The leaders were already sailing for the beach, but for the pack and later, the boats suddenly found that both the wind and sea state was increasing, making the last beat a bit of a slog. They then had a hairy ride back to the beach with just enough time for lunch and any running repairs.

Race 8: Wind 20 degrees 10-15 kts, decreasing to 12, then increasing to 17 with the occasional gust of 18. Brilliant sunshine then very late on, cloud.

Sea State: A long, sweeping swell from the west. But today was top of springs and with the ebb building, a strong current flow creating an unpleasant wind over tide chop on top of the swell.

The pressure was now on Chris Maas. In the conditions out in the bay, there was little he could do to stop Wood, who with the discard was the clear leader of the Worlds. All Maas could do was sail for the front and hope for the best.

In terms of races to decide a Wolrd Championships, they just do not come any better than this. The setting was picturesque, with the scenic views of Snowdonia the perfect backdrop to a racecourse that was going to be demanding, but sailable. Some of the sailors had already (and probably wisely) decided that this wasn't for them. In this group was the Taifuns, who decided en masse not to sail. The wind itself wasn't that strong, but the waves were certainly catching out the great and the unwary in equal numbers. Another on time start on a spot on line saw a clean start, but then, you'd not have wanted recalls today. As the fleet cleared the line Maas was obviously going for it big time, for the black bow of his boat could be seen sending up a curtain of spray. The fleet then started to tack back towards Pwllheli and in a flash, the bigger picture had changed. Wood was in the water and as the leaders approached the windward mark, he was only just getting going again. The trickiness of the conditions became apparent when the leading boat, Phil Robin in his Dragonfly decided not to lead the fleet around the windward mark by capsizing instead His place was taken by another Dragonfly, this time in the hands of Alistair Warren. Hot on his heels were the chasing pack; Maas, Todd Twigg and a bit further back, Gareth Caldwell, who with his boat now repaired, was again looking impressive.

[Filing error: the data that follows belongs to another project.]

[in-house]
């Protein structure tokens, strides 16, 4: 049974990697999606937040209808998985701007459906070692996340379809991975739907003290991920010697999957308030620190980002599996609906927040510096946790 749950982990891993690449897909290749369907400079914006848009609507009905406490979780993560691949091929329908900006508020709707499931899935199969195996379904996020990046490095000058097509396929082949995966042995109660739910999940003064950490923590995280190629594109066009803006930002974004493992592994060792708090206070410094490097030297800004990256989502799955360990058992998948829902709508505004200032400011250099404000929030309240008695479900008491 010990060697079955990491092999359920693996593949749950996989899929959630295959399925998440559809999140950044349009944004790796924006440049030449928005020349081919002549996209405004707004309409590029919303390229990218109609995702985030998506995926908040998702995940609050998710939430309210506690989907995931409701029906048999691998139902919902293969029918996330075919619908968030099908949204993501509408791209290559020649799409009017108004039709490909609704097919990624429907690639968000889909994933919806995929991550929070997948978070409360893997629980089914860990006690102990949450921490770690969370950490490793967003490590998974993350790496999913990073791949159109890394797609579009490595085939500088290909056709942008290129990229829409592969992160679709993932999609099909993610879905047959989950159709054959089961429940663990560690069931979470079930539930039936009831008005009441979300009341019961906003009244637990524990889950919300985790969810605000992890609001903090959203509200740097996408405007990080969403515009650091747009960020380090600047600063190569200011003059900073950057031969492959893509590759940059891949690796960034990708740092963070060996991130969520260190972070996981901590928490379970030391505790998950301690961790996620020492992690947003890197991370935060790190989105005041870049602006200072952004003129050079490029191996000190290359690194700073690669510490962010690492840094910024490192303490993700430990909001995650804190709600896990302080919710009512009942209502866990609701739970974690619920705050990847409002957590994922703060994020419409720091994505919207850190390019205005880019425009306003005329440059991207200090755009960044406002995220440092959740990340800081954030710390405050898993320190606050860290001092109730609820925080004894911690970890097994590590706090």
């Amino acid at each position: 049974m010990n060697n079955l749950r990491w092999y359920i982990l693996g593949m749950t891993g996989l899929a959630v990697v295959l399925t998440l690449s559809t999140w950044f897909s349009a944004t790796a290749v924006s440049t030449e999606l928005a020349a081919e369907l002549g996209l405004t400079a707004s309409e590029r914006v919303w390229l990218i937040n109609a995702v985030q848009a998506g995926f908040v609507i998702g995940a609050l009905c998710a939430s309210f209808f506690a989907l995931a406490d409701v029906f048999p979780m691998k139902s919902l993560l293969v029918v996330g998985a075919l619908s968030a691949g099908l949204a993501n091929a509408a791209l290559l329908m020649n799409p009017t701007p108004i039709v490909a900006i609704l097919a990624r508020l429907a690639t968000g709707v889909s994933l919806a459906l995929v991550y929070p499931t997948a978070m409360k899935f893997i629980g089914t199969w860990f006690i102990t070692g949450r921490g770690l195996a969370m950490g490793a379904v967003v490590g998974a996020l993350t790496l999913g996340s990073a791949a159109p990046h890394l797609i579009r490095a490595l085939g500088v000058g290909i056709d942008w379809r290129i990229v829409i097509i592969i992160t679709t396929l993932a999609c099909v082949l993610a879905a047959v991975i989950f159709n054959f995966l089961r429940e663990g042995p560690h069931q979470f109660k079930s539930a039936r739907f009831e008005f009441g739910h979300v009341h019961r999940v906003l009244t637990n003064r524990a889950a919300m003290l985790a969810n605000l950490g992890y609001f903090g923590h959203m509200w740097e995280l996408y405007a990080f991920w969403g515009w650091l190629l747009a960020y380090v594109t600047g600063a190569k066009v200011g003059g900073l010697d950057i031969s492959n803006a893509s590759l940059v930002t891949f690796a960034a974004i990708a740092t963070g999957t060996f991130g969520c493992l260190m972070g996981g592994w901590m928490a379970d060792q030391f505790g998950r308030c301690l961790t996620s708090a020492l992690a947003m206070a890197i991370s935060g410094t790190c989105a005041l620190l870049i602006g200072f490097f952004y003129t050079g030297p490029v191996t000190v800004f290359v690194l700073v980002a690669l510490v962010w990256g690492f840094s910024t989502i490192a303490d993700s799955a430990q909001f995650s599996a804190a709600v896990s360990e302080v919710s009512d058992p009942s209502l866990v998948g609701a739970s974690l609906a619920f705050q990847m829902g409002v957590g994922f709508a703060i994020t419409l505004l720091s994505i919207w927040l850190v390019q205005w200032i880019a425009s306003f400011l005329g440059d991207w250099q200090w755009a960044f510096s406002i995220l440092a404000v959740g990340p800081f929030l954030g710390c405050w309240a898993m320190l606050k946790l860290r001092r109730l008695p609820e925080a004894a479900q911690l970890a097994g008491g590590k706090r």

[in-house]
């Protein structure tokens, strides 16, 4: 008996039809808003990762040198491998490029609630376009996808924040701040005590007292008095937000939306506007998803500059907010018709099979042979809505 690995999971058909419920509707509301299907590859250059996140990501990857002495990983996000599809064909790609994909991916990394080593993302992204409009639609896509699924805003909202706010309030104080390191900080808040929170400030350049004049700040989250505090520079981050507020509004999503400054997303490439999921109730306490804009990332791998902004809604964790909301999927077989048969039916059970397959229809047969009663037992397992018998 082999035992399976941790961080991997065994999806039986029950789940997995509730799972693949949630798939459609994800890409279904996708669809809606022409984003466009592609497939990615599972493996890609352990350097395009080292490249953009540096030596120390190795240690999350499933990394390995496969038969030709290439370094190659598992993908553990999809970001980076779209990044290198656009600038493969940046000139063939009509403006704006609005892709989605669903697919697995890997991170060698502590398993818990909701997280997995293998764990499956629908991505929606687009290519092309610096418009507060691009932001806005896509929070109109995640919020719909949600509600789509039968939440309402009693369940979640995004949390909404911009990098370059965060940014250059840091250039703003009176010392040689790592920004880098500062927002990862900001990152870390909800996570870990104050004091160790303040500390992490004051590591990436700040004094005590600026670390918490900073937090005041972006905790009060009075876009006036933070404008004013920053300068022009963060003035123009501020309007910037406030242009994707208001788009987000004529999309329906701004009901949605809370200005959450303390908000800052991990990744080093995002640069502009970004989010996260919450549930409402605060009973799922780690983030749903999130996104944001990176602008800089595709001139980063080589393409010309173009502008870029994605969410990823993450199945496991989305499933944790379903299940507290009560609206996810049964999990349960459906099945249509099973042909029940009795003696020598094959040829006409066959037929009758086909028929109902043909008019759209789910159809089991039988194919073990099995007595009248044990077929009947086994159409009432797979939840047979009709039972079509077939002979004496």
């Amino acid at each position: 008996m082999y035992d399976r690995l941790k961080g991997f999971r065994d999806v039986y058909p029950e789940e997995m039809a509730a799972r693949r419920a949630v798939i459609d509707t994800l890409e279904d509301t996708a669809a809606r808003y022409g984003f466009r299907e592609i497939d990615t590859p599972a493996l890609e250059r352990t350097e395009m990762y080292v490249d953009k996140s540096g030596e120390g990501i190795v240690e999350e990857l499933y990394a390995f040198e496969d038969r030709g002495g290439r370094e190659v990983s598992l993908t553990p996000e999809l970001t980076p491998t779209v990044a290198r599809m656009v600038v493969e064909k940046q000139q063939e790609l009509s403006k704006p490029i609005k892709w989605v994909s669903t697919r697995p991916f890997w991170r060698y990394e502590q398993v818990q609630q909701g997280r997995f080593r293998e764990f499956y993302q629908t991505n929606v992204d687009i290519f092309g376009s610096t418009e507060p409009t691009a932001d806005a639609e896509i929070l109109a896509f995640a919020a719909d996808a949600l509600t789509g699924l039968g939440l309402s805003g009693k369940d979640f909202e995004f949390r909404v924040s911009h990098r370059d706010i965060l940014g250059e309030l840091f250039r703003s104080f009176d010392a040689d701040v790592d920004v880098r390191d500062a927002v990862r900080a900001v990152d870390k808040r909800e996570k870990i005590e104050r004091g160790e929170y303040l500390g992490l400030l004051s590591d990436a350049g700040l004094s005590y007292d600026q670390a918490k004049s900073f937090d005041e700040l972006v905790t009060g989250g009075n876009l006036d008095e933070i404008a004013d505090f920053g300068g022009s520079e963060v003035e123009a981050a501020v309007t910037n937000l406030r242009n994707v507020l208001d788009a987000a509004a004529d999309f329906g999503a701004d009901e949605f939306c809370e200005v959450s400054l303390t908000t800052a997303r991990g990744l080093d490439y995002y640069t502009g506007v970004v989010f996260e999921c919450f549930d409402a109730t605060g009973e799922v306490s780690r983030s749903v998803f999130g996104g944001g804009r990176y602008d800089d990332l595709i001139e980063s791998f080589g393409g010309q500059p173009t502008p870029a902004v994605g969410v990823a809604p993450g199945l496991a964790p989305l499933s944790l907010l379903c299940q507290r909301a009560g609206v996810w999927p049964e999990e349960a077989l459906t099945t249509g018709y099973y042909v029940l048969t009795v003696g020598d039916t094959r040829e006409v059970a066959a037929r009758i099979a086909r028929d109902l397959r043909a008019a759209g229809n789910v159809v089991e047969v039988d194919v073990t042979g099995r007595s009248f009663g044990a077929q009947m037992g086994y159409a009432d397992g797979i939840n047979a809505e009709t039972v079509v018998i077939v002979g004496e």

Given what was soon to happen, it is important to record at this point that a rather spread out AC fleet finished their full quota of laps with Stephen Bowen joining Robin Wood in the 4 wins club, with Andy Gordon secoring yet another second place. The big winner of the afternoon in this fleet was Roger Howell, who had only completed one race so far, he would finish third.